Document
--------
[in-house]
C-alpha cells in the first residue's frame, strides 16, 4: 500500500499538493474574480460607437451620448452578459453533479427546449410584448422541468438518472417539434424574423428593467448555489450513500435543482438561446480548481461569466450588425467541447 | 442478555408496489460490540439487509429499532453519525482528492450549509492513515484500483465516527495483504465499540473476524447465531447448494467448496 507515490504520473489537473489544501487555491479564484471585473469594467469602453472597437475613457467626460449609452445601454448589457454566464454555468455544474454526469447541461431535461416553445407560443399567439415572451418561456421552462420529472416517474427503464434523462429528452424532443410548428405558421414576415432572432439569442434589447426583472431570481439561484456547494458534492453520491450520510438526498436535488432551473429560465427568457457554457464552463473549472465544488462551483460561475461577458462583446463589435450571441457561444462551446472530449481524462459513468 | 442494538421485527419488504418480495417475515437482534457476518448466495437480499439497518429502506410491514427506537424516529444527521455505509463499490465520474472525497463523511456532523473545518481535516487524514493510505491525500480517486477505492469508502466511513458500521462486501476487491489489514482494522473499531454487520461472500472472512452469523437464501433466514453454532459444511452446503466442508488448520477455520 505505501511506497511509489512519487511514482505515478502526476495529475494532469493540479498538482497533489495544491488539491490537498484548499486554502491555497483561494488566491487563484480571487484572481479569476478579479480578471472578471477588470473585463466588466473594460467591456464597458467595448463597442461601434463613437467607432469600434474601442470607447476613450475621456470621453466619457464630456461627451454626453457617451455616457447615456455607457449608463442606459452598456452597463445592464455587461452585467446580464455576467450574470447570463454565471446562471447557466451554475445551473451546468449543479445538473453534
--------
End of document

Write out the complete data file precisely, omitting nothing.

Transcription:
[in-house]
C-alpha cells in the first residue's frame, strides 16, 4: 500500500499538493474574480460607437451620448452578459453533479427546449410584448422541468438518472417539434424574423428593467448555489450513500435543482438561446480548481461569466450588425467541447 | 442478555408496489460490540439487509429499532453519525482528492450549509492513515484500483465516527495483504465499540473476524447465531447448494467448496 507515490504520473489537473489544501487555491479564484471585473469594467469602453472597437475613457467626460449609452445601454448589457454566464454555468455544474454526469447541461431535461416553445407560443399567439415572451418561456421552462420529472416517474427503464434523462429528452424532443410548428405558421414576415432572432439569442434589447426583472431570481439561484456547494458534492453520491450520510438526498436535488432551473429560465427568457457554457464552463473549472465544488462551483460561475461577458462583446463589435450571441457561444462551446472530449481524462459513468 | 442494538421485527419488504418480495417475515437482534457476518448466495437480499439497518429502506410491514427506537424516529444527521455505509463499490465520474472525497463523511456532523473545518481535516487524514493510505491525500480517486477505492469508502466511513458500521462486501476487491489489514482494522473499531454487520461472500472472512452469523437464501433466514453454532459444511452446503466442508488448520477455520 505505501511506497511509489512519487511514482505515478502526476495529475494532469493540479498538482497533489495544491488539491490537498484548499486554502491555497483561494488566491487563484480571487484572481479569476478579479480578471472578471477588470473585463466588466473594460467591456464597458467595448463597442461601434463613437467607432469600434474601442470607447476613450475621456470621453466619457464630456461627451454626453457617451455616457447615456455607457449608463442606459452598456452597463445592464455587461452585467446580464455576467450574470447570463454565471446562471447557466451554475445551473451546468449543479445538473453534